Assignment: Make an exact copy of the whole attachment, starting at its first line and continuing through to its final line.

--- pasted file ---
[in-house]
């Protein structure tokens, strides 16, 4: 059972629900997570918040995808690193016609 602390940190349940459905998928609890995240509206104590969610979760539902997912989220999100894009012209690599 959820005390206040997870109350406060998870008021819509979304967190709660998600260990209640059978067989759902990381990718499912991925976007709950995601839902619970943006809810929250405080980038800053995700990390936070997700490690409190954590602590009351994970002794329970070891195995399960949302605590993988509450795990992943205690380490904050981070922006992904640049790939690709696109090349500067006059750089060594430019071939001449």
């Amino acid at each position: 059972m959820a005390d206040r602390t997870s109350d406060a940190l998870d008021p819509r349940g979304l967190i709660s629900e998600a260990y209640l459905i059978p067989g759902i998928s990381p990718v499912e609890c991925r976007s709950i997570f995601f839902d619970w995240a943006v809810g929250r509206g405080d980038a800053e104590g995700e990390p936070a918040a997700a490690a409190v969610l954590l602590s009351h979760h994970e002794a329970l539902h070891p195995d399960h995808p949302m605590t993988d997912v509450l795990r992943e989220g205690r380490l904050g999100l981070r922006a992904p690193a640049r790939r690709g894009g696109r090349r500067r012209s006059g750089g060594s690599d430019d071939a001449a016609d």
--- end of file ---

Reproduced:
[in-house]
């Protein structure tokens, strides 16, 4: 059972629900997570918040995808690193016609 602390940190349940459905998928609890995240509206104590969610979760539902997912989220999100894009012209690599 959820005390206040997870109350406060998870008021819509979304967190709660998600260990209640059978067989759902990381990718499912991925976007709950995601839902619970943006809810929250405080980038800053995700990390936070997700490690409190954590602590009351994970002794329970070891195995399960949302605590993988509450795990992943205690380490904050981070922006992904640049790939690709696109090349500067006059750089060594430019071939001449």
């Amino acid at each position: 059972m959820a005390d206040r602390t997870s109350d406060a940190l998870d008021p819509r349940g979304l967190i709660s629900e998600a260990y209640l459905i059978p067989g759902i998928s990381p990718v499912e609890c991925r976007s709950i997570f995601f839902d619970w995240a943006v809810g929250r509206g405080d980038a800053e104590g995700e990390p936070a918040a997700a490690a409190v969610l954590l602590s009351h979760h994970e002794a329970l539902h070891p195995d399960h995808p949302m605590t993988d997912v509450l795990r992943e989220g205690r380490l904050g999100l981070r922006a992904p690193a640049r790939r690709g894009g696109r090349r500067r012209s006059g750089g060594s690599d430019d071939a001449a016609d």